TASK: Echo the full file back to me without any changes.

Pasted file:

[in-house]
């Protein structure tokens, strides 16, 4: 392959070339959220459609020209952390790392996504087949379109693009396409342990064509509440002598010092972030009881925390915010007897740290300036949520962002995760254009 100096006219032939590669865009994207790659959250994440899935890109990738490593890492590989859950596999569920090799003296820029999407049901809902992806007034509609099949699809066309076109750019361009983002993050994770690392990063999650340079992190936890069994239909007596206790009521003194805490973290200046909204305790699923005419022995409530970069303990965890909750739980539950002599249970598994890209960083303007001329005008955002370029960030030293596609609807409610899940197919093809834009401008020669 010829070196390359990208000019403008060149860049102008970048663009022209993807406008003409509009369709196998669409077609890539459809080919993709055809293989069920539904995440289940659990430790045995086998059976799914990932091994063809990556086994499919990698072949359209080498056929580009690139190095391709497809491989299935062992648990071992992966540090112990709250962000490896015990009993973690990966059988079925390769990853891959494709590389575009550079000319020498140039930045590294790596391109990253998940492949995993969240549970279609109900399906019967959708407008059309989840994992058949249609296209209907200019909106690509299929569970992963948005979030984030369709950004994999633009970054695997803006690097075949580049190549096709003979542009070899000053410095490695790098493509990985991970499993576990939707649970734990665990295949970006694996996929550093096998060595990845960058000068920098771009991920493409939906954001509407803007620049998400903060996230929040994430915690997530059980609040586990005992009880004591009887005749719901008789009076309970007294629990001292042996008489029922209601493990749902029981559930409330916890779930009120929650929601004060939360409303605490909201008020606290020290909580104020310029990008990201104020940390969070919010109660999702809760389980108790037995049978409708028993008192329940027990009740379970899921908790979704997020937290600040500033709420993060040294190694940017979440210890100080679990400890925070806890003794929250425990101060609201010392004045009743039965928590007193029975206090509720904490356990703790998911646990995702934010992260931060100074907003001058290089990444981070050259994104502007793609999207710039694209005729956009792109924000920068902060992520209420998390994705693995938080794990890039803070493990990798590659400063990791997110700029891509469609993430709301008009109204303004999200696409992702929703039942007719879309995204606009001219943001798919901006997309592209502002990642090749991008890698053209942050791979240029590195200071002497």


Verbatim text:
[in-house]
């Protein structure tokens, strides 16, 4: 392959070339959220459609020209952390790392996504087949379109693009396409342990064509509440002598010092972030009881925390915010007897740290300036949520962002995760254009 100096006219032939590669865009994207790659959250994440899935890109990738490593890492590989859950596999569920090799003296820029999407049901809902992806007034509609099949699809066309076109750019361009983002993050994770690392990063999650340079992190936890069994239909007596206790009521003194805490973290200046909204305790699923005419022995409530970069303990965890909750739980539950002599249970598994890209960083303007001329005008955002370029960030030293596609609807409610899940197919093809834009401008020669 010829070196390359990208000019403008060149860049102008970048663009022209993807406008003409509009369709196998669409077609890539459809080919993709055809293989069920539904995440289940659990430790045995086998059976799914990932091994063809990556086994499919990698072949359209080498056929580009690139190095391709497809491989299935062992648990071992992966540090112990709250962000490896015990009993973690990966059988079925390769990853891959494709590389575009550079000319020498140039930045590294790596391109990253998940492949995993969240549970279609109900399906019967959708407008059309989840994992058949249609296209209907200019909106690509299929569970992963948005979030984030369709950004994999633009970054695997803006690097075949580049190549096709003979542009070899000053410095490695790098493509990985991970499993576990939707649970734990665990295949970006694996996929550093096998060595990845960058000068920098771009991920493409939906954001509407803007620049998400903060996230929040994430915690997530059980609040586990005992009880004591009887005749719901008789009076309970007294629990001292042996008489029922209601493990749902029981559930409330916890779930009120929650929601004060939360409303605490909201008020606290020290909580104020310029990008990201104020940390969070919010109660999702809760389980108790037995049978409708028993008192329940027990009740379970899921908790979704997020937290600040500033709420993060040294190694940017979440210890100080679990400890925070806890003794929250425990101060609201010392004045009743039965928590007193029975206090509720904490356990703790998911646990995702934010992260931060100074907003001058290089990444981070050259994104502007793609999207710039694209005729956009792109924000920068902060992520209420998390994705693995938080794990890039803070493990990798590659400063990791997110700029891509469609993430709301008009109204303004999200696409992702929703039942007719879309995204606009001219943001798919901006997309592209502002990642090749991008890698053209942050791979240029590195200071002497």